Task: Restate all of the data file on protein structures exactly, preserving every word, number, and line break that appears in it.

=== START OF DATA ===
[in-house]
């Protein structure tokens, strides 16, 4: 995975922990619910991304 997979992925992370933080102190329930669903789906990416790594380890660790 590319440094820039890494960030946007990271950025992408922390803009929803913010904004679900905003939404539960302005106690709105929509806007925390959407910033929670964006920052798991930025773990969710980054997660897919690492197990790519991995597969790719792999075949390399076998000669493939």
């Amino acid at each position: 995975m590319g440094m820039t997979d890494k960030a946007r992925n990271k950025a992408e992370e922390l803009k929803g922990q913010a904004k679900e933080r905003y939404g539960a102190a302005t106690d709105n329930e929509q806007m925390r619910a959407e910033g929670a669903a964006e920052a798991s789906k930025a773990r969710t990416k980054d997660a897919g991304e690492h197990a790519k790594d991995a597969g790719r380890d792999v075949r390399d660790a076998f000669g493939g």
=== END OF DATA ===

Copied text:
[in-house]
């Protein structure tokens, strides 16, 4: 995975922990619910991304 997979992925992370933080102190329930669903789906990416790594380890660790 590319440094820039890494960030946007990271950025992408922390803009929803913010904004679900905003939404539960302005106690709105929509806007925390959407910033929670964006920052798991930025773990969710980054997660897919690492197990790519991995597969790719792999075949390399076998000669493939």
């Amino acid at each position: 995975m590319g440094m820039t997979d890494k960030a946007r992925n990271k950025a992408e992370e922390l803009k929803g922990q913010a904004k679900e933080r905003y939404g539960a102190a302005t106690d709105n329930e929509q806007m925390r619910a959407e910033g929670a669903a964006e920052a798991s789906k930025a773990r969710t990416k980054d997660a897919g991304e690492h197990a790519k790594d991995a597969g790719r380890d792999v075949r390399d660790a076998f000669g493939g």